The "World's Oldest Profession" - a Major Update in Israel
Updated: Aug 21
For a long time prostitution in Israel had an interesting status. It was not illegal to prostitute oneself but one could not prostitute others. This of course makes perfect sense. But what about the clientele? Well as of one week ago, it is now illegal to procure sex services as well (or to be found in a brothel). Of course this is all easier said then done.
Some quick history:
Up until about a decade ago Israel had a porous border along the Sinai border with Egypt (no fence at the time) and realizing that it was difficult to control, was willing to look the other way as to what Bedouin in the Sinai were smuggling in to Israel as long as it wasn't terrorists/weapons/etc. That meant, however, that there was an open route available for smuggling in trafficked women (as well as migrant workers and refugees from Africa). Once the Moslem Brotherhood took over Egypt and opened Egypt's border to Gaza (yes, they share a border as well), people from Gaza - including Hamas operatives - started streaming into the Sinai. [Hamas is the Palestinian branch of the Moslem Brotherhood.] This created a major security problem for Israel which it was quick to fix, by building a giant border wall.
Around the same time, the CIA published their watch list of destination countries for human trafficking. Obviously it was a shock for the Israeli government to find that they were on the list. Since then - in addition to the border wall - numerous steps have been taken in order to stop the entrance of trafficked women into Israel including training and protocols for staff at the airports. Due to these various measures, not only has Israel been removed from the watch list but it is noted as one of the top countries in fighting this phenomenon. As such, much of the sex trade in Israel today is local as opposed to foreign.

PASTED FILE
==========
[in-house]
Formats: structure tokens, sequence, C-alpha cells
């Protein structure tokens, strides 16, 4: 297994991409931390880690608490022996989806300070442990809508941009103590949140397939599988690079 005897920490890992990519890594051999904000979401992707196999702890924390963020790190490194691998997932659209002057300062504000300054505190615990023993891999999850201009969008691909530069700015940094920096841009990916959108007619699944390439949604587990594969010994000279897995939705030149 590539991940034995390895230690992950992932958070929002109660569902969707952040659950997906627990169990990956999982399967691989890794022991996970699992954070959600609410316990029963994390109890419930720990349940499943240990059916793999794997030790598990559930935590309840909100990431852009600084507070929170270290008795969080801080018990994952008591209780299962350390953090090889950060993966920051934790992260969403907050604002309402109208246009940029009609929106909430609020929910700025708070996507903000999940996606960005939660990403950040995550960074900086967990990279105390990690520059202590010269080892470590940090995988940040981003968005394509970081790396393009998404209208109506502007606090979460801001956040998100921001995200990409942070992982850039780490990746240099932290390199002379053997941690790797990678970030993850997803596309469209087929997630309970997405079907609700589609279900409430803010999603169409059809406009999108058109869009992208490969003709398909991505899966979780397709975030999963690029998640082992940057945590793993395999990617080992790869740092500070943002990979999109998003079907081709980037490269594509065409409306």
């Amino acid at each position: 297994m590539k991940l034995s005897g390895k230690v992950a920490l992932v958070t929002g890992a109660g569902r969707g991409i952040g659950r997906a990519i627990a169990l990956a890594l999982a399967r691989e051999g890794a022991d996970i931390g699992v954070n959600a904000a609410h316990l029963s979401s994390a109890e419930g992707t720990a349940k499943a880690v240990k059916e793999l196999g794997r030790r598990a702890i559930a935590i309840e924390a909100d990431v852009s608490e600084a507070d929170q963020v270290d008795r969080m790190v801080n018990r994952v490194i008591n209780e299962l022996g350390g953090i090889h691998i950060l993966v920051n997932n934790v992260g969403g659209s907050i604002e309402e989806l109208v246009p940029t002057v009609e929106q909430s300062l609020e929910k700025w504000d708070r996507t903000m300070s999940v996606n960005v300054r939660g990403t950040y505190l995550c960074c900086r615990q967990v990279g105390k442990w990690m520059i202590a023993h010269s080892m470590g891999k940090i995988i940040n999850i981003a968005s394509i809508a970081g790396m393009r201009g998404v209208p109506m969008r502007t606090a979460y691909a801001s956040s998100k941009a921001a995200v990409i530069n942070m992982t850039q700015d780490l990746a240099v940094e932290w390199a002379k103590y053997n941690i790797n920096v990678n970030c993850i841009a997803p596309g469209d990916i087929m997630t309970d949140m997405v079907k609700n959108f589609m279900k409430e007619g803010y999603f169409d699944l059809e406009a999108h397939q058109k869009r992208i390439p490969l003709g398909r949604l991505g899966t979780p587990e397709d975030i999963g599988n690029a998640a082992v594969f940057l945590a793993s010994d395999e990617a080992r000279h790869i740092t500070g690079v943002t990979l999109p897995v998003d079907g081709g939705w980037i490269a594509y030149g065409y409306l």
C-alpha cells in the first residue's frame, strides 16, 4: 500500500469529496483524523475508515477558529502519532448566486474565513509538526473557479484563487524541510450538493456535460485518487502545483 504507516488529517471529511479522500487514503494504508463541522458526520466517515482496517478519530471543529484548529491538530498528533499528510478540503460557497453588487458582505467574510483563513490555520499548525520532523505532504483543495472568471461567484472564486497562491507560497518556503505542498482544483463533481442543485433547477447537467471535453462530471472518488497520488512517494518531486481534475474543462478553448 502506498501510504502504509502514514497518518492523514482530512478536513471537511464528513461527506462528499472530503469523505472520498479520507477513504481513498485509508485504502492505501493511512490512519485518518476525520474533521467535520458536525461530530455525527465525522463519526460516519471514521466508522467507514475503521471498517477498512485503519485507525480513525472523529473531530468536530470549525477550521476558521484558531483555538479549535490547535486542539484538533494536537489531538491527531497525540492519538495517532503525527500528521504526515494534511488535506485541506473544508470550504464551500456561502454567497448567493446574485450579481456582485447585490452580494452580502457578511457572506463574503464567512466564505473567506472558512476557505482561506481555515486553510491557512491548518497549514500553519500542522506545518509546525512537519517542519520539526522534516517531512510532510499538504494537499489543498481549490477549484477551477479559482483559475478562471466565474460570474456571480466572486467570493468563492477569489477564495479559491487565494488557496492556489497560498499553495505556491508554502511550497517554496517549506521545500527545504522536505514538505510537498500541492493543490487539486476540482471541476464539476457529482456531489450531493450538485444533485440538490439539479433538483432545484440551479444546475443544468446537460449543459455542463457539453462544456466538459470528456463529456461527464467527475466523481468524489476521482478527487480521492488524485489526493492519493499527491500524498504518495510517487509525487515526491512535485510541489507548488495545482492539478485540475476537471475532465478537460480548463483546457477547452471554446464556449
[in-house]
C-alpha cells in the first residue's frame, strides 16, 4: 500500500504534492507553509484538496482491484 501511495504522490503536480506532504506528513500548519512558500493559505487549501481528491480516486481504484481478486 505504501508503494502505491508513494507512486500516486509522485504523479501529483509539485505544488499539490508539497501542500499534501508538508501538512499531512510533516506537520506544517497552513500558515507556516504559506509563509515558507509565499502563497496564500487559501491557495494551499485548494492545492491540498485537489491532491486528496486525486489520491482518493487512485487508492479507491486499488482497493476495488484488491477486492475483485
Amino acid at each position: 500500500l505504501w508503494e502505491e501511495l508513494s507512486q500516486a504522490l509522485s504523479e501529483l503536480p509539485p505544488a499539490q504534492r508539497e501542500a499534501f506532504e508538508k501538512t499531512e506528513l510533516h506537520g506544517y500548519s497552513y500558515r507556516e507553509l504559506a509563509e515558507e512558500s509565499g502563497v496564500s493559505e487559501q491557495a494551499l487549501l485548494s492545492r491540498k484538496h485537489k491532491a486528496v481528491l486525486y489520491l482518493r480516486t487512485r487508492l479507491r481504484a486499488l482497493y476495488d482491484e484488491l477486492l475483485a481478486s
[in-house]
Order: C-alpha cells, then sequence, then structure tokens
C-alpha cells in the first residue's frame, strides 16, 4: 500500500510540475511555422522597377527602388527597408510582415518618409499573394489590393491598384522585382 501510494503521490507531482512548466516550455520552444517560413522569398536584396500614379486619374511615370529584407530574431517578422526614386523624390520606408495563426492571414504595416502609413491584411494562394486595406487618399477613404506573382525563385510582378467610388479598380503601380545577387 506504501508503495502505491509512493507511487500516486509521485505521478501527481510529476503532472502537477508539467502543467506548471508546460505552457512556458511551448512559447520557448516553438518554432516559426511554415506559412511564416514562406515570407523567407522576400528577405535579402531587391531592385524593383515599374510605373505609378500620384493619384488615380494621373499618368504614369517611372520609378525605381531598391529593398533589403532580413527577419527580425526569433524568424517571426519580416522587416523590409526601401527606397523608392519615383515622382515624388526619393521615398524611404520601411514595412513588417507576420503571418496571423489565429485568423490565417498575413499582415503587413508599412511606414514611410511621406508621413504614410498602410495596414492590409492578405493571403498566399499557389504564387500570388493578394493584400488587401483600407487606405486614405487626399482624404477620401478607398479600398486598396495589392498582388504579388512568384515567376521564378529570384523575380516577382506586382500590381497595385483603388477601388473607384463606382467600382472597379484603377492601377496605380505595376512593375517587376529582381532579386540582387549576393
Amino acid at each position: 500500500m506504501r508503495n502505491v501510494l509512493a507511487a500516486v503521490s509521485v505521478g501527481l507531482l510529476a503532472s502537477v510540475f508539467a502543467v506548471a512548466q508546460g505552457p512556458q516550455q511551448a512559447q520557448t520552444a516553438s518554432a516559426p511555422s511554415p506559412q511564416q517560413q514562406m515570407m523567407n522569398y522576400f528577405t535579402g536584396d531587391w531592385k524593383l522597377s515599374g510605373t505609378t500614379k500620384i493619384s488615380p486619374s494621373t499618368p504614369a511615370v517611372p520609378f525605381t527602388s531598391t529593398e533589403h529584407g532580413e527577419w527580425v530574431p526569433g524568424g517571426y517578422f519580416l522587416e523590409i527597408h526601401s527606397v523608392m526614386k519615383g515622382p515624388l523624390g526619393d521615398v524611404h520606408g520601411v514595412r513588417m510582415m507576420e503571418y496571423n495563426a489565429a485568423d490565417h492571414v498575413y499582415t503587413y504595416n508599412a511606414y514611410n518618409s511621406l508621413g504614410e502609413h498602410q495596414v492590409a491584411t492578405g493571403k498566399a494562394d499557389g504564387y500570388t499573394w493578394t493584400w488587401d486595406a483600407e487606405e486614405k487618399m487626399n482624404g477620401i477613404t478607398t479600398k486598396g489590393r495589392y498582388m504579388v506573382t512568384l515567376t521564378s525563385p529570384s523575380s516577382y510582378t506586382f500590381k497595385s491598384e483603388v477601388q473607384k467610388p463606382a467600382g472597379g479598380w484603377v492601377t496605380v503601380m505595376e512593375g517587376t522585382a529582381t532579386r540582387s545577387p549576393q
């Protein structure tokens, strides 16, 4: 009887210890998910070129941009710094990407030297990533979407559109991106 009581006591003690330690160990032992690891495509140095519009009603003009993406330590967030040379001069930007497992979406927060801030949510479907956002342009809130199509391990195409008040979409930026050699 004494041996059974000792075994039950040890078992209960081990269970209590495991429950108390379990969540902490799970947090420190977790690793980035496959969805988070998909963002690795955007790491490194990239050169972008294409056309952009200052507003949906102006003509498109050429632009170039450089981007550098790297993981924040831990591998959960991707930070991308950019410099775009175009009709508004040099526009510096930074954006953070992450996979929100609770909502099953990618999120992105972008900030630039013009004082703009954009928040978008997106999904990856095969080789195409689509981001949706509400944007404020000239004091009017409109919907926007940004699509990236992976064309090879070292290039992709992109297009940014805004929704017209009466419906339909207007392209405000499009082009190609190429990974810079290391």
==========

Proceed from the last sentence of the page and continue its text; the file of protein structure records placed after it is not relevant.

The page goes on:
In 1999, Sweden became the first country to criminalize the purchase of sex - as opposed to the sale of sex - and a number of countries have followed suit to a varying degree of success. This focus on criminalizing the buying as opposed to the selling of sex has now become known worldwide as the Nordic model.
Of course the major issue in an overhaul like this is to make sure that the sex workers - 3/4 of whom in Israel would like to leave the business - have a place to go to - since the clear majority entered the business due to financial hardship. At a time of record unemployment this is easier said than done [though in a time of plague, limiting these encounters is also a priority as there is clearly no social distancing involved].
Another issue is that while this law was approved a year and a half ago, for over a year there was no government in Israel, meaning that it was difficult to set in place the mechanisms for helping the sex workers to transition into a new line of work.
All of that has made the current implementation of this law - which should seem cut and dry - highly controversial.
For more on the debate in Israel check out these articles:
Just to be clear - yes I am a tour guide of Israel - but I am not that kind of tour guide. I use this blog to inform people about everything going on in Israel, and this has been a source of major discussion this past week.
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